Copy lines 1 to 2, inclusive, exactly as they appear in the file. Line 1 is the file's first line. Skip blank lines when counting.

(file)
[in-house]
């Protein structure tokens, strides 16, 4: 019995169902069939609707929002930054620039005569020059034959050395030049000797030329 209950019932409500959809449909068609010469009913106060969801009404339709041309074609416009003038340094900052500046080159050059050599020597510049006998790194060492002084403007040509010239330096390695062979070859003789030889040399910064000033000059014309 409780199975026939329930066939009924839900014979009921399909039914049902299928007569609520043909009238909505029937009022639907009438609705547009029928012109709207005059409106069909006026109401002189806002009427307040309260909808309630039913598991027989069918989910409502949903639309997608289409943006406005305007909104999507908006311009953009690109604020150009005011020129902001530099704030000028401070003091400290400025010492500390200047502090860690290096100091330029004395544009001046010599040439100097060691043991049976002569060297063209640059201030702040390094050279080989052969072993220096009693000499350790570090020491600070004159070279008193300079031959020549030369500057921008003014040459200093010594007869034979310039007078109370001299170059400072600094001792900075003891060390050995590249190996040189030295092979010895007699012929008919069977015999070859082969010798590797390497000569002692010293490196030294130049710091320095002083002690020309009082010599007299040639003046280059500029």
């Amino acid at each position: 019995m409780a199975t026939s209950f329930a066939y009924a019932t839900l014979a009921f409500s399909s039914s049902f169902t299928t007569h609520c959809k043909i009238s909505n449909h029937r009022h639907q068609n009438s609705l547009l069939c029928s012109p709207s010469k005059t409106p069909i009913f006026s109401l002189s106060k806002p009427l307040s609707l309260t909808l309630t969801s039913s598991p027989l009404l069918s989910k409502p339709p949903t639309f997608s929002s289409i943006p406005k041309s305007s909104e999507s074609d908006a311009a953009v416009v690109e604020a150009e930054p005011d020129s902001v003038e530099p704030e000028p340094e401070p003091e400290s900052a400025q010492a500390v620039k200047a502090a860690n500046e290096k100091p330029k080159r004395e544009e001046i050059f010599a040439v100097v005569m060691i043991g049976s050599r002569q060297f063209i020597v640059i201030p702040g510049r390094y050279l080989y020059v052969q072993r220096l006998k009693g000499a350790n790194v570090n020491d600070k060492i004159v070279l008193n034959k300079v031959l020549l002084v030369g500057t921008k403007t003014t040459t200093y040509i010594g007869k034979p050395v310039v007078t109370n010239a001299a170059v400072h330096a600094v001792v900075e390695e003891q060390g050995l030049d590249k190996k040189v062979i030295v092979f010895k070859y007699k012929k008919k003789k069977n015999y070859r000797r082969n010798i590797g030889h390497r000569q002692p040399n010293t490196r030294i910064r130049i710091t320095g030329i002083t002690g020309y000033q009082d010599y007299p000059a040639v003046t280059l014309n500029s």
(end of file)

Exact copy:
[in-house]
């Protein structure tokens, strides 16, 4: 019995169902069939609707929002930054620039005569020059034959050395030049000797030329 209950019932409500959809449909068609010469009913106060969801009404339709041309074609416009003038340094900052500046080159050059050599020597510049006998790194060492002084403007040509010239330096390695062979070859003789030889040399910064000033000059014309 409780199975026939329930066939009924839900014979009921399909039914049902299928007569609520043909009238909505029937009022639907009438609705547009029928012109709207005059409106069909006026109401002189806002009427307040309260909808309630039913598991027989069918989910409502949903639309997608289409943006406005305007909104999507908006311009953009690109604020150009005011020129902001530099704030000028401070003091400290400025010492500390200047502090860690290096100091330029004395544009001046010599040439100097060691043991049976002569060297063209640059201030702040390094050279080989052969072993220096009693000499350790570090020491600070004159070279008193300079031959020549030369500057921008003014040459200093010594007869034979310039007078109370001299170059400072600094001792900075003891060390050995590249190996040189030295092979010895007699012929008919069977015999070859082969010798590797390497000569002692010293490196030294130049710091320095002083002690020309009082010599007299040639003046280059500029």